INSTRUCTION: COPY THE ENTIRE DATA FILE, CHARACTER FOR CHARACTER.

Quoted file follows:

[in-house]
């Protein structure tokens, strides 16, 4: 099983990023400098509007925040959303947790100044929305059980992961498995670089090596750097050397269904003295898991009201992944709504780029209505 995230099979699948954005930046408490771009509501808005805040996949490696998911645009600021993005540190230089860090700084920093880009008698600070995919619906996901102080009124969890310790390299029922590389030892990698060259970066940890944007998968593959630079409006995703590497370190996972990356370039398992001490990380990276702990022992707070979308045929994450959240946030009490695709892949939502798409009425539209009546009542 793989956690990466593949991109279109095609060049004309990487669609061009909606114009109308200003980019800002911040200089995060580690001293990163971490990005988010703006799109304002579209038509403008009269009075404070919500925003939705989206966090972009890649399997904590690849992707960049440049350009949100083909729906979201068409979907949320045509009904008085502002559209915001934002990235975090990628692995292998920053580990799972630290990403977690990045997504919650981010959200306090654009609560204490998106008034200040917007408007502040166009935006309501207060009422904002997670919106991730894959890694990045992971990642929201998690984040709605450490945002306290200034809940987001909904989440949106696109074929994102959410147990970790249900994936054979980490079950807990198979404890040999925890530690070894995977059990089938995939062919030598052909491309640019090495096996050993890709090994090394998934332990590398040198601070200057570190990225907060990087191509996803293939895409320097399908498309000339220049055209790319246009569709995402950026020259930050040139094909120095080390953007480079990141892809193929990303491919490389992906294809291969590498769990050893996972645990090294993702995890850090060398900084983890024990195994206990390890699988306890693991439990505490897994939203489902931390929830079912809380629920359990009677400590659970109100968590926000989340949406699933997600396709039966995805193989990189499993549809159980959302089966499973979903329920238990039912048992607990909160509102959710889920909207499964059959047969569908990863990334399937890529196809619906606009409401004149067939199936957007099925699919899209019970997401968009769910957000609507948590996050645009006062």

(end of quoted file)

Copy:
[in-house]
């Protein structure tokens, strides 16, 4: 099983990023400098509007925040959303947790100044929305059980992961498995670089090596750097050397269904003295898991009201992944709504780029209505 995230099979699948954005930046408490771009509501808005805040996949490696998911645009600021993005540190230089860090700084920093880009008698600070995919619906996901102080009124969890310790390299029922590389030892990698060259970066940890944007998968593959630079409006995703590497370190996972990356370039398992001490990380990276702990022992707070979308045929994450959240946030009490695709892949939502798409009425539209009546009542 793989956690990466593949991109279109095609060049004309990487669609061009909606114009109308200003980019800002911040200089995060580690001293990163971490990005988010703006799109304002579209038509403008009269009075404070919500925003939705989206966090972009890649399997904590690849992707960049440049350009949100083909729906979201068409979907949320045509009904008085502002559209915001934002990235975090990628692995292998920053580990799972630290990403977690990045997504919650981010959200306090654009609560204490998106008034200040917007408007502040166009935006309501207060009422904002997670919106991730894959890694990045992971990642929201998690984040709605450490945002306290200034809940987001909904989440949106696109074929994102959410147990970790249900994936054979980490079950807990198979404890040999925890530690070894995977059990089938995939062919030598052909491309640019090495096996050993890709090994090394998934332990590398040198601070200057570190990225907060990087191509996803293939895409320097399908498309000339220049055209790319246009569709995402950026020259930050040139094909120095080390953007480079990141892809193929990303491919490389992906294809291969590498769990050893996972645990090294993702995890850090060398900084983890024990195994206990390890699988306890693991439990505490897994939203489902931390929830079912809380629920359990009677400590659970109100968590926000989340949406699933997600396709039966995805193989990189499993549809159980959302089966499973979903329920238990039912048992607990909160509102959710889920909207499964059959047969569908990863990334399937890529196809619906606009409401004149067939199936957007099925699919899209019970997401968009769910957000609507948590996050645009006062």